If you have friends who hate American Idol, make sure they never see Tuesday's "Music of the 21st Century" show. Ever. They will use it against you, and with good reason: Perhaps more than any "Idol" performance show yet, this one showcased all the things people who don't watch the series decry and ridicule - poor song choices, pale imitations of Actual Performing Artists, a startling lack of originality. It's all the more distressing because it's just one week removed from a show so entertaining, it had you wondering how you could even pick a bottom three - because everyone was so decent. Tuesday, I kept waiting for promising contestants to toss me a life preserver and rescue me from the insanity. Alas, all I got were boulders. Mercifully, the show was only an hour long.
That's not to say Tuesday's installment made for bad TV, because it had its moments. Paula, as usual, embarrassed herself enough to ensure that. But, oh, the music. Oh, the agony. This was a night when Bucky, who seemed destined to be kicked off, was one of the better contestants. This was a night when, less than one minute in, "Idol" got all postmodern and meta on us, with contestant Lisa Tucker announcing she'd be singing Kelly Clarkson's "Because of You." Yes, an American Idol contestant singing a song made popular by...an American Idol winner.
The night's events led me to conclude either:
A) Wow, there hasn't been much good music this century.
B) Wow, American Idol contestants have really dubious taste in music.
As much as a case can be made for "A" - after all, this is the decade that's given us "My Humps," "I'm N Luv (Wit A Stripper)" and the reality of Nickelback as a band that plays arenas - I think "B" is a lot more likely. How else can we explain - well, let's just look at the night chronologically. Surely, this cannot be the best music of the past six years:
- Lisa belts out what Randy calls a "not that good," "just a'ight" version of "Because of You" - oh, how popular these "something in my childhood sucked" songs have become! Paula calls it "a tough choice" and says she ought to have done something more to make the performance distinct. Simon is already souring on the evening. "I went for it," Lisa tells Ryan Seacrest. She shrugs her shoulders. Looks like she might be shrugging them right off the show tomorrow night.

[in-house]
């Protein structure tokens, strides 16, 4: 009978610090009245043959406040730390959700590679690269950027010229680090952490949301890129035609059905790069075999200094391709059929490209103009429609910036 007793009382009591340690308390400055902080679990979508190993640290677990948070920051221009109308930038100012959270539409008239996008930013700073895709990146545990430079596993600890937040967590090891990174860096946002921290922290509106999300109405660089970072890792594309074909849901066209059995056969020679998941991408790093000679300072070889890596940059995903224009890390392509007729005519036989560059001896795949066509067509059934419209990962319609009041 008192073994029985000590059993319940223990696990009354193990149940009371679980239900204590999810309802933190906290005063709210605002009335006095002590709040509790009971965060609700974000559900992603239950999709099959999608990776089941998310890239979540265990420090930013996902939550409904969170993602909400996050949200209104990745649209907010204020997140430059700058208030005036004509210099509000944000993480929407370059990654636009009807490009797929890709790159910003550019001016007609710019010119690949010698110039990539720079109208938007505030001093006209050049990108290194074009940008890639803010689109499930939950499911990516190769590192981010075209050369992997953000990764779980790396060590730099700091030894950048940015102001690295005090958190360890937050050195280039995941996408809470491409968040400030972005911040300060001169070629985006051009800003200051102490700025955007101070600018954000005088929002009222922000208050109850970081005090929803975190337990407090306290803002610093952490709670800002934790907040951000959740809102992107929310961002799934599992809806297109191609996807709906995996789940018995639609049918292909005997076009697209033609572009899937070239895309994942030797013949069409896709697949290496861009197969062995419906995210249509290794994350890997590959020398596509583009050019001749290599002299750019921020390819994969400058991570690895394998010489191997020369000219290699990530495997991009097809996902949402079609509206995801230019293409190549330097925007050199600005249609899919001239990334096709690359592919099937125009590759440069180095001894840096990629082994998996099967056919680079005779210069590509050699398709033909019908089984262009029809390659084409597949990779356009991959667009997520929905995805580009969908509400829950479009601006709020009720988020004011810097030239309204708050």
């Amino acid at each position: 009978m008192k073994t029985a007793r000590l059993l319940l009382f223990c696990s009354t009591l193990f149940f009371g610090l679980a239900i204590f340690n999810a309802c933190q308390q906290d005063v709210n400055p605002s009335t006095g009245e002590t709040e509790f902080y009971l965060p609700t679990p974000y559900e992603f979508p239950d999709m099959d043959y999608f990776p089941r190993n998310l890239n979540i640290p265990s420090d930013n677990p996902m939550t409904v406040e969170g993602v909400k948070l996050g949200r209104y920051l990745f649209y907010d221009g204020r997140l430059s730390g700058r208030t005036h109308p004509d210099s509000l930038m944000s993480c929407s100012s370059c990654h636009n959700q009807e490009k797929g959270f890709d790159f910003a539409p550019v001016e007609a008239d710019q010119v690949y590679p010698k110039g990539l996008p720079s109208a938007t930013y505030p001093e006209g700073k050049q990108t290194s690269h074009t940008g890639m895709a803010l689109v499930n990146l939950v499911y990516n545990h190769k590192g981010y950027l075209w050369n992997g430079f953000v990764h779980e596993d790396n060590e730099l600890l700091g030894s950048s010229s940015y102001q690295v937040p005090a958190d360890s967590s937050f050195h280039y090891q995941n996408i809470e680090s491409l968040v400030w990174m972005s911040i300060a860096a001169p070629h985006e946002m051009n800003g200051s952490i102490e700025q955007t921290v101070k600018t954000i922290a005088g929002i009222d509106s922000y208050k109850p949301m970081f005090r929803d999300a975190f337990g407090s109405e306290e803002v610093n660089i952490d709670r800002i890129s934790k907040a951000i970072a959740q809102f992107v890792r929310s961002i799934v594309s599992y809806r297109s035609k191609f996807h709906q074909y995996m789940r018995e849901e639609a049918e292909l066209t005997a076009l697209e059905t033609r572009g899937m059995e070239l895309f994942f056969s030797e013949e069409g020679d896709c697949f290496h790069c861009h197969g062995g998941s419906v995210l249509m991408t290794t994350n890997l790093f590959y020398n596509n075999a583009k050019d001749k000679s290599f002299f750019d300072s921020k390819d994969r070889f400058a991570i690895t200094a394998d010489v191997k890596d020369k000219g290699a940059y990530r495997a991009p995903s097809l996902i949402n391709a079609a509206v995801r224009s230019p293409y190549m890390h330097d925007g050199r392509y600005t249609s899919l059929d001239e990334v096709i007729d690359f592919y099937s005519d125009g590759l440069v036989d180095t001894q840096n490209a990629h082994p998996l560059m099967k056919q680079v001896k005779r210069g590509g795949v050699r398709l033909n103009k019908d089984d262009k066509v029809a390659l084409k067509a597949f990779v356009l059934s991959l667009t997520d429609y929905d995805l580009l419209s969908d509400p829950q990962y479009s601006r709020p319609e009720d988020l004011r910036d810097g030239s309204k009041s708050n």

- But wait, ah, here's Kellie! "I’m singing 'Suds in the Bucket' by Sara Evans, because it’s such a fun song," she says. "It’s like your typical fairy tale story, except with a little twist. Instead of your Prince Charming coming in on a white stallion, he comes in on a pickup truck, and instead of moving to a castle, you go to Vegas and you get hitched." She grins widely. This is why we love Kellie! Who else would pick a song called "Suds in the Bucket"? But then she starts singing, and it's boring, totally run-of-the-mill, like she's back on "Gimme the Mike! Charlotte." The judges hate the song choice. It's beneath her, they say. "Look, Kellie, the reality is, you’ve got six years of songs to choose from, and you choose a song called Soap Suds in a Bucket," Simon says. "No, it's cute!" she interjects. "I mean, come on," he persists. "There are thousands and thousands of songs to choose from and you choose some gimmicky, rodeo, lassoing whatever (nonsense) song."
- Ace then regales us with Train's "Drops of Jupiter." He sincerely likes this song. He sings earnestly. He is not bad. He is also not very good. Mid-performance, he pulls away his shirt to reveal - a scar? He ends the song gazing into the camera, arm outstretched. Randy is not pleased. "I don’t know what’s happening," he says. Oh, Randy, you're not the only one. Then, there was this.
Ace, gravely: "It’s a real scar. I have a real scar on my chest." (He pulls away his shirt as camera zooms in on said scar.)
Paula (she who was once accused of sleeping with a contesant): "One day you’ll have to explain how you got that one."
Ace, grinning: "You got it." (At this point, Simon and Randy simultaneously throw up their hands and look at Paula, "oh, crap" written all over their faces. The crowd whoops.)
Simon: “Paula, listen Paula, no no no no.”
Paula, with a "What, me?" look: "What’re you talking about?"
- Taylor: Aw, he’s so goofy! What is this black leather jacket and other evidence of stylists at work? (The judges, of course, don't fail to make comparisons to Clay Aiken's infamous makeover for '70s night, replete with the red leather jacket Simon apparently cannot forget - in a bad way.) Taylor sings a more unusual choice, Ray LaMontagne’s “Trouble," saying he wants to show a great vocal range. He does, and eschews his usual manic gestures to stay put behind the mic stand. Exciting, it's not, exactly, but in this sea of ridiculousness it's a welcome safe harbor.